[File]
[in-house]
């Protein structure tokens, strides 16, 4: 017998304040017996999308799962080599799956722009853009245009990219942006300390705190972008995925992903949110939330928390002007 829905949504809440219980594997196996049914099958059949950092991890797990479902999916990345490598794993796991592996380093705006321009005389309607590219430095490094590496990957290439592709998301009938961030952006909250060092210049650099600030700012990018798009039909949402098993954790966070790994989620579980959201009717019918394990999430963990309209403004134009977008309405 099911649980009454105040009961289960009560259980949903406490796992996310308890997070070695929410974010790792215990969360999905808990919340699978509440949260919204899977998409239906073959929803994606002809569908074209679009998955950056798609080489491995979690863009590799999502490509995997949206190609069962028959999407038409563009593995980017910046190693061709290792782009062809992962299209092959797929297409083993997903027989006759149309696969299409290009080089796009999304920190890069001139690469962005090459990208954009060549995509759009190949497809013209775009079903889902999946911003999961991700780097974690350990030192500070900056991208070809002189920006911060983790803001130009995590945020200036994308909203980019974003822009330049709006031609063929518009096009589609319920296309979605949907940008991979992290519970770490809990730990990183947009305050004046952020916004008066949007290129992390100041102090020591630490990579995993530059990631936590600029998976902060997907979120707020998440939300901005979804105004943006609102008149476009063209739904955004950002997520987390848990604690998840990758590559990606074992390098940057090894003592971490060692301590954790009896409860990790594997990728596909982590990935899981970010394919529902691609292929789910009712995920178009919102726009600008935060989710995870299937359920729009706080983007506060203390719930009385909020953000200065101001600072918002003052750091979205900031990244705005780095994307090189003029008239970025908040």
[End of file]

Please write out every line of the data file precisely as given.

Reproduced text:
[in-house]
């Protein structure tokens, strides 16, 4: 017998304040017996999308799962080599799956722009853009245009990219942006300390705190972008995925992903949110939330928390002007 829905949504809440219980594997196996049914099958059949950092991890797990479902999916990345490598794993796991592996380093705006321009005389309607590219430095490094590496990957290439592709998301009938961030952006909250060092210049650099600030700012990018798009039909949402098993954790966070790994989620579980959201009717019918394990999430963990309209403004134009977008309405 099911649980009454105040009961289960009560259980949903406490796992996310308890997070070695929410974010790792215990969360999905808990919340699978509440949260919204899977998409239906073959929803994606002809569908074209679009998955950056798609080489491995979690863009590799999502490509995997949206190609069962028959999407038409563009593995980017910046190693061709290792782009062809992962299209092959797929297409083993997903027989006759149309696969299409290009080089796009999304920190890069001139690469962005090459990208954009060549995509759009190949497809013209775009079903889902999946911003999961991700780097974690350990030192500070900056991208070809002189920006911060983790803001130009995590945020200036994308909203980019974003822009330049709006031609063929518009096009589609319920296309979605949907940008991979992290519970770490809990730990990183947009305050004046952020916004008066949007290129992390100041102090020591630490990579995993530059990631936590600029998976902060997907979120707020998440939300901005979804105004943006609102008149476009063209739904955004950002997520987390848990604690998840990758590559990606074992390098940057090894003592971490060692301590954790009896409860990790594997990728596909982590990935899981970010394919529902691609292929789910009712995920178009919102726009600008935060989710995870299937359920729009706080983007506060203390719930009385909020953000200065101001600072918002003052750091979205900031990244705005780095994307090189003029008239970025908040």